Copyright

Animals with Closed Circulatory Systems

An error occurred trying to load this video.

Try refreshing the page, or contact customer support.

Coming up next: Homeostasis and Temperature Regulation in Humans

You're on a roll. Keep up the good work!

Take Quiz Watch Next Lesson
 Replay
Your next lesson will play in 10 seconds
  • 0:00 Types of Circulatory Systems
  • 0:44 Open Circulatory System
  • 1:54 Closed Circulatory System
  • 2:44 Animals with Closed…
  • 4:16 Lesson Summary
Save Save Save

Want to watch this again later?

Log in or sign up to add this lesson to a Custom Course.

Log in or Sign up

Timeline
Autoplay
Autoplay
Speed Speed

Recommended Lessons and Courses for You

Lesson Transcript
Instructor: Margaret Cunningham

Margaret has taught many Biology and Environmental Science courses and has Master's degrees in Environmental Science and Education.

In this lesson, you will explore the closed circulatory system. We'll learn about the advantages and disadvantages of this system, and we'll look at examples of animals that have closed circulatory systems.

Types of Circulatory Systems

Think about the plumbing system in your house. There are many different pipes connected to each other, and they run from room to room. These pipes make it possible to transport water anywhere in the house and also to remove water. The plumbing system in your house is similar to the circulatory system within an animal.

The circulatory system is a combination of vessels and organs used to transport blood and nutrients throughout an organism. Just like houses, organisms come in all different shapes and sizes, which means that they require different types of circulatory systems, or plumbing. There are two types of circulatory systems that organisms have: open and closed.

Open Circulatory System

The open circulatory system is a very simple system that allows the blood and interstitial fluids, or tissue fluids, to mix together. This system contains a heart and open-ended vessels. These vessels are not connected to each other, so when blood is pumped from the heart, it travels to the ends of the vessels and is distributed and dispersed to the surrounding tissue, bathing the organs directly. The blood is then drawn back into the heart through open-ended pores, and carbon dioxide is expelled.

Your house has an open plumbing system similar to an open circulatory system. It allows water to be pumped from your town's water purification plant (the heart) through pipes (the vessels) to different rooms, such as the bathroom or kitchen, where it's distributed and dispersed through faucets or showerheads. Then it drains back into a pipe and travels through the sewer like back to the water purification plant.

Buy why do we care about open circulatory systems? After all, humans don't have them, though some animals like grasshoppers do. But the open system will help us better understand the closed circulatory system, which is the focus of our lesson.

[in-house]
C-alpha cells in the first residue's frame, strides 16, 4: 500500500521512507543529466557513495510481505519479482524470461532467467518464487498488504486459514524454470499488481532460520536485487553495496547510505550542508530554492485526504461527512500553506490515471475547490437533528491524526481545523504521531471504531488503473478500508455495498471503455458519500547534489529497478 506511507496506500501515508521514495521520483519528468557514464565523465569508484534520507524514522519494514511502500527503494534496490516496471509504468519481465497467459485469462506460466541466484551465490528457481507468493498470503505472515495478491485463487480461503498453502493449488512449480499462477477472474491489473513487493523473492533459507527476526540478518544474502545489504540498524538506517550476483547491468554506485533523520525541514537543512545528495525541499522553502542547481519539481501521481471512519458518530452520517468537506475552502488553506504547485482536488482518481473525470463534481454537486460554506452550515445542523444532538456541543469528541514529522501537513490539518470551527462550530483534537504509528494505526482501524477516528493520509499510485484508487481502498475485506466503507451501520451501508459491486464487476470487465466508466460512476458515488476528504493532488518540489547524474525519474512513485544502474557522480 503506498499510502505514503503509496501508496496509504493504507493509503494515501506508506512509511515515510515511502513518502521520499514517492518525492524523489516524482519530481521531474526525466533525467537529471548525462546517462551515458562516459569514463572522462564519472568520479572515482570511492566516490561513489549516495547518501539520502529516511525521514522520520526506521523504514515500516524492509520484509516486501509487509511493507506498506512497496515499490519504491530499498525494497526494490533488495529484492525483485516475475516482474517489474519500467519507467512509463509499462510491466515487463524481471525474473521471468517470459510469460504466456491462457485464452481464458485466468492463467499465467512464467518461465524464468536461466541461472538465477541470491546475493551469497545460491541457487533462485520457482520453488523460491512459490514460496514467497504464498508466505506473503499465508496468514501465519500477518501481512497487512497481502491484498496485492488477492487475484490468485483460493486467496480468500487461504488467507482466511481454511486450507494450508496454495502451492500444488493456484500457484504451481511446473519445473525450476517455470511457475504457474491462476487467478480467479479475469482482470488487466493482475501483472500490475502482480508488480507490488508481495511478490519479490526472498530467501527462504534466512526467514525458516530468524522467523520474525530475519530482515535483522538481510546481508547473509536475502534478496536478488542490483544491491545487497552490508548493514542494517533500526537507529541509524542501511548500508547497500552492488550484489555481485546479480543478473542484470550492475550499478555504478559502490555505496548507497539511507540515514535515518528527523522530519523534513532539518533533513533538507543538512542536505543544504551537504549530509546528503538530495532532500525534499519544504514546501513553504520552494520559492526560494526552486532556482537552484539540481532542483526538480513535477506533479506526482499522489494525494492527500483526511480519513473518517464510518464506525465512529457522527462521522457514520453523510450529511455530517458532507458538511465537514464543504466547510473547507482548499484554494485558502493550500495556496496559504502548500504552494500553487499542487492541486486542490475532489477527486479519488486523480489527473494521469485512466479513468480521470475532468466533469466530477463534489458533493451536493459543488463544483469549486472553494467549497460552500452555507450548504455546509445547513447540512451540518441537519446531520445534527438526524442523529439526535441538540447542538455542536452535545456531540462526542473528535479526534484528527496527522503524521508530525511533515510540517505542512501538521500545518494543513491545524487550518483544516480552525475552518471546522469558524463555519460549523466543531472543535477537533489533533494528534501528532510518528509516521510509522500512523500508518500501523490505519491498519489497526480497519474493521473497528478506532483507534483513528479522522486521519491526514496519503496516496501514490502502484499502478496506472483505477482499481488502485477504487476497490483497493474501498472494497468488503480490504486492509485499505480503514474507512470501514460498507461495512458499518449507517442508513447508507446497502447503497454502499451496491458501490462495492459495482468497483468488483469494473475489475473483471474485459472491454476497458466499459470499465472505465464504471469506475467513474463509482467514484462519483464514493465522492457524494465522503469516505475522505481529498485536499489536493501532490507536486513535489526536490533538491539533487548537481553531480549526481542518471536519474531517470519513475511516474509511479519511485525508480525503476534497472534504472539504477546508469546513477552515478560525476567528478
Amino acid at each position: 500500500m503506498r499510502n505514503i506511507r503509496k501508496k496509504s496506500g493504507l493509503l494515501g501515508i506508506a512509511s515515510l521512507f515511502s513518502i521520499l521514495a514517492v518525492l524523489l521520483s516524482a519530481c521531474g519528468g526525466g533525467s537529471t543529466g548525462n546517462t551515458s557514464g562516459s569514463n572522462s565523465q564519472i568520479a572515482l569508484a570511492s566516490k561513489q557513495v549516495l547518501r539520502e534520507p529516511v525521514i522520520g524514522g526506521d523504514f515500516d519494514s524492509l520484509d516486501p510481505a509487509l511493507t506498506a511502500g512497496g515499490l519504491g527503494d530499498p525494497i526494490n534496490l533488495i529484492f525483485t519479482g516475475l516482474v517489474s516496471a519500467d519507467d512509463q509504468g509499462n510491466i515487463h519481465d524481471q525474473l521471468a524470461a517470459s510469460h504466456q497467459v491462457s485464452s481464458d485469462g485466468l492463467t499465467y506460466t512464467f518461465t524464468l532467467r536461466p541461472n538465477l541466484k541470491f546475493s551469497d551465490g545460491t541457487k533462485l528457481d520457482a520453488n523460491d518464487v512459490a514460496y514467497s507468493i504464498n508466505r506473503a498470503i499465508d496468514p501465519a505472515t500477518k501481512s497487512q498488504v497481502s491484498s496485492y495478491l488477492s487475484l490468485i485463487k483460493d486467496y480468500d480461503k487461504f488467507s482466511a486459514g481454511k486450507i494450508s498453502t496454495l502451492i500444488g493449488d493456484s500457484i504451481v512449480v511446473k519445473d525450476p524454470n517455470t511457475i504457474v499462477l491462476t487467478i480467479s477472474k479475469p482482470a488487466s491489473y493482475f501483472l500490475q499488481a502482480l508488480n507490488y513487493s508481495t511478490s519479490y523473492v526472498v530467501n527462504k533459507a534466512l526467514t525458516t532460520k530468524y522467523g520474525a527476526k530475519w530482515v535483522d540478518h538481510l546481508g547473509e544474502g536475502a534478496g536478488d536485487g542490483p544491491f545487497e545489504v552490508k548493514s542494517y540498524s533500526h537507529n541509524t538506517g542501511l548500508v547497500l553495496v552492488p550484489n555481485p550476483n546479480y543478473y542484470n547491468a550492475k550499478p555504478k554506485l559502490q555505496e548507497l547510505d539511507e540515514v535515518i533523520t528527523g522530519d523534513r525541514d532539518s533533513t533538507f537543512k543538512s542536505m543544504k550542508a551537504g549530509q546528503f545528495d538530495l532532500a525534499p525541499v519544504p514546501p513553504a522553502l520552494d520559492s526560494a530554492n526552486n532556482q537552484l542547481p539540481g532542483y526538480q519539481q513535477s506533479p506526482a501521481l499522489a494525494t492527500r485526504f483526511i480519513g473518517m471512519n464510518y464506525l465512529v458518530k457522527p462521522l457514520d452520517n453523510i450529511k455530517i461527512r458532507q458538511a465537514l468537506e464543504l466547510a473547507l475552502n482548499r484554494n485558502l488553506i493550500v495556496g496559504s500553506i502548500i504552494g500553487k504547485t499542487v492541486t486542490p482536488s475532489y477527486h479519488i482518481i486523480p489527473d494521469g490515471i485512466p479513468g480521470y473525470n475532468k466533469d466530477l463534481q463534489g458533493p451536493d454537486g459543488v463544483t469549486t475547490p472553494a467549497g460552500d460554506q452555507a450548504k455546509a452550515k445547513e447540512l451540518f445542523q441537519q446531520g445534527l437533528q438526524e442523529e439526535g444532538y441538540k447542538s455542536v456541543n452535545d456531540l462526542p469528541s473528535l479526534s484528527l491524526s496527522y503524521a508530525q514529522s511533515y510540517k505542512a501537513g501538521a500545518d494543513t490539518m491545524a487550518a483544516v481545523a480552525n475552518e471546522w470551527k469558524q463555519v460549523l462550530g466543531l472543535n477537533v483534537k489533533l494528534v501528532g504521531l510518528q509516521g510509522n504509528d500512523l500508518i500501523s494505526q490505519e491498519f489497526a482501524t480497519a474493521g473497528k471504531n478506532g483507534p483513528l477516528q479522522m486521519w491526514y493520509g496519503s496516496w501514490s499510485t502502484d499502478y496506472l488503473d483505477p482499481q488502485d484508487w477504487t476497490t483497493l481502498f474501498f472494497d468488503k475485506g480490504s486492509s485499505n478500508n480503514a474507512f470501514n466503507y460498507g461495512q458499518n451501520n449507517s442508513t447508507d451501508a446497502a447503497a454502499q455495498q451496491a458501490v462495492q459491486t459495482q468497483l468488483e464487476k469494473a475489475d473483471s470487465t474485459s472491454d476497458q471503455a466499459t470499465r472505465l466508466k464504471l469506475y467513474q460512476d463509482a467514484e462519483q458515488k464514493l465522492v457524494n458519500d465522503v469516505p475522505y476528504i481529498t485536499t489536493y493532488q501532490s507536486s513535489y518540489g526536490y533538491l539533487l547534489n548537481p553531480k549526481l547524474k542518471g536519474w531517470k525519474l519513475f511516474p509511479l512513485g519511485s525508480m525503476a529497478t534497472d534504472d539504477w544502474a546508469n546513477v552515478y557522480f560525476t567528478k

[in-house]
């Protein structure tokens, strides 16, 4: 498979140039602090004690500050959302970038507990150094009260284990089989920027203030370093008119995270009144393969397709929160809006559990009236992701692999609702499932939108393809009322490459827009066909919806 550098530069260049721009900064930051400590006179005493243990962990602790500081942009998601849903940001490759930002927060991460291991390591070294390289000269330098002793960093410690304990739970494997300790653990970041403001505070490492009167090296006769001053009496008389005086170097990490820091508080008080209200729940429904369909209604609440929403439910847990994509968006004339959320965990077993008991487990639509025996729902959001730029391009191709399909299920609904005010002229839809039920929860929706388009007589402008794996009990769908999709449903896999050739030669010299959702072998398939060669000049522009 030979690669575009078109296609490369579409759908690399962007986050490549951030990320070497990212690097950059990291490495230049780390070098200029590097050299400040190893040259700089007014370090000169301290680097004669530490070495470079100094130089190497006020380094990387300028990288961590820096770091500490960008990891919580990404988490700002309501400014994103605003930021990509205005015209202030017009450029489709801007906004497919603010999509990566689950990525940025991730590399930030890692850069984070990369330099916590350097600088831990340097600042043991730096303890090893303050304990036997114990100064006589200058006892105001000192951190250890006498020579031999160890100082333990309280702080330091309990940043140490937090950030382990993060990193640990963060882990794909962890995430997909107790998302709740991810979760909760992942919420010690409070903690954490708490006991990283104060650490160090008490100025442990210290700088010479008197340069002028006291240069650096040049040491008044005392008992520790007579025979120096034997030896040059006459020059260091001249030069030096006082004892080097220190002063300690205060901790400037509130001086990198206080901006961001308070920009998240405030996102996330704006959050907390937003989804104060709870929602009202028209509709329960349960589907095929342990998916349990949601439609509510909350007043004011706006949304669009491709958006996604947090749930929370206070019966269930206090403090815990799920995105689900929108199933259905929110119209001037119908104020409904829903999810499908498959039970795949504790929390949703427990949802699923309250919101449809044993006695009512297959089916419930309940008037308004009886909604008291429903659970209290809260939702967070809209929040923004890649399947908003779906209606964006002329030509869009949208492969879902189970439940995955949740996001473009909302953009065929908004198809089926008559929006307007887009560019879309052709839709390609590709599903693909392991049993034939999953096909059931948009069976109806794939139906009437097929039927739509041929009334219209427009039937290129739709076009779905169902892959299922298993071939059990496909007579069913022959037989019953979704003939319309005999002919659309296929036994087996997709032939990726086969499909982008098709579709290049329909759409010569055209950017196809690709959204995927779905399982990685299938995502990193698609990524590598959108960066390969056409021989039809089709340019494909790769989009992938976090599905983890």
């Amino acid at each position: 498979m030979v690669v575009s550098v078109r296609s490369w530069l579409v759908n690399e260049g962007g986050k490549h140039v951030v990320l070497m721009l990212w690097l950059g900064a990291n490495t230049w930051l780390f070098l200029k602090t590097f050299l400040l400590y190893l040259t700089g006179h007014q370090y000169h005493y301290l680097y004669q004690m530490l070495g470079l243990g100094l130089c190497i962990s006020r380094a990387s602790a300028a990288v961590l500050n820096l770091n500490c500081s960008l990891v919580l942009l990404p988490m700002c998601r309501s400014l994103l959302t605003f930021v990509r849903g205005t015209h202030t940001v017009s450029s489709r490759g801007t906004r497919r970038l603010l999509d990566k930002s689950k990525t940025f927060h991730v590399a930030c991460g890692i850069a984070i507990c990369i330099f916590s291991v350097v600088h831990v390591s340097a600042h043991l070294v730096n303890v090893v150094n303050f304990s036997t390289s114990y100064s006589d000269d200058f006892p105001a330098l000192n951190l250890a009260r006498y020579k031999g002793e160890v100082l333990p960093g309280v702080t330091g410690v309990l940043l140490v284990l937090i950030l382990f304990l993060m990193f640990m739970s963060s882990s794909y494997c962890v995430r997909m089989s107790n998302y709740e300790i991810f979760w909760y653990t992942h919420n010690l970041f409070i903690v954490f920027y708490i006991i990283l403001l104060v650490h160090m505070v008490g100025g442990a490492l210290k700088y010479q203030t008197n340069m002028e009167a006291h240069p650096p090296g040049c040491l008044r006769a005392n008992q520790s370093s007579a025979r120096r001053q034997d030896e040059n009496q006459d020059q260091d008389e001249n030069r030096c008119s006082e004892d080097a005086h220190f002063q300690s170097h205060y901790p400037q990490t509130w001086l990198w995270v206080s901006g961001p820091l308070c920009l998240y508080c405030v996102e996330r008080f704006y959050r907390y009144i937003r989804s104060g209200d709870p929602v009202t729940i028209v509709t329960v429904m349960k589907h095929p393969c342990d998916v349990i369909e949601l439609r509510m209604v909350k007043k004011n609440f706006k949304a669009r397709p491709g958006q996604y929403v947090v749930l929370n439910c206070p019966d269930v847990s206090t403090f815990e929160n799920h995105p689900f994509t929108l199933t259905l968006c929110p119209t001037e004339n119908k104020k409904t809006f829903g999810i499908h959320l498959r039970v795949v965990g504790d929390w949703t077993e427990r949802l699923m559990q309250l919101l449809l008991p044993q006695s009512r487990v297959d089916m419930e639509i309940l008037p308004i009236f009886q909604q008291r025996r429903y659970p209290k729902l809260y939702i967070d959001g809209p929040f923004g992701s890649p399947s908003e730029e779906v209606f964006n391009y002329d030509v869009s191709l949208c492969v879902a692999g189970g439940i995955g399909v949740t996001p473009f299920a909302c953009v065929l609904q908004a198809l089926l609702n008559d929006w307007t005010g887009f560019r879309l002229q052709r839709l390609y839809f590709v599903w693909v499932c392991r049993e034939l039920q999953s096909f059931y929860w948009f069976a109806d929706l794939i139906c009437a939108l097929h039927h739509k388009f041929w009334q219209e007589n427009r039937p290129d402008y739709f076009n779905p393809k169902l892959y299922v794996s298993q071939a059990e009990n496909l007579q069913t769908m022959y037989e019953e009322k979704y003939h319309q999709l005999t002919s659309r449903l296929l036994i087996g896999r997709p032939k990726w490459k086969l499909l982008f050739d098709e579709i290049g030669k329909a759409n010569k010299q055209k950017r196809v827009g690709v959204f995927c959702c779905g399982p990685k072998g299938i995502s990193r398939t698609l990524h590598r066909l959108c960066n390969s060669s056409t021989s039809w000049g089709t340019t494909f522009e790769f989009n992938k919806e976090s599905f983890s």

Closed Circulatory System

The closed circulatory system is more complex than the open and contains a heart and an intricate network of vessels that are all connected to each other. The blood is pumped by a heart throughout the body in a continuous circuit, returning back to the heart and carrying carbon dioxide with it to be expelled by the lungs. Due to the nature of this system, animals with closed circulatory systems have higher blood pressure.

Now let's return to our plumbing system comparison. If your house had a closed plumbing system similar to a closed circulatory system, water would flow between the pipes but would never exit them. Rather than being dispersed at faucets and showerheads, the water would never leave the closed system of pipes. It would flow seamlessly from the water plant (the heart) through the pipes (the vessels) and then back to the plant for processing.

To unlock this lesson you must be a Study.com Member.
Create your account

Register to view this lesson

Are you a student or a teacher?

Unlock Your Education

See for yourself why 30 million people use Study.com

Become a Study.com member and start learning now.
Become a Member  Back
What teachers are saying about Study.com
Try it risk-free for 30 days

Earning College Credit

Did you know… We have over 200 college courses that prepare you to earn credit by exam that is accepted by over 1,500 colleges and universities. You can test out of the first two years of college and save thousands off your degree. Anyone can earn credit-by-exam regardless of age or education level.

To learn more, visit our Earning Credit Page

Transferring credit to the school of your choice

Not sure what college you want to attend yet? Study.com has thousands of articles about every imaginable degree, area of study and career path that can help you find the school that's right for you.

Create an account to start this course today
Try it risk-free for 30 days!
Create an account
Support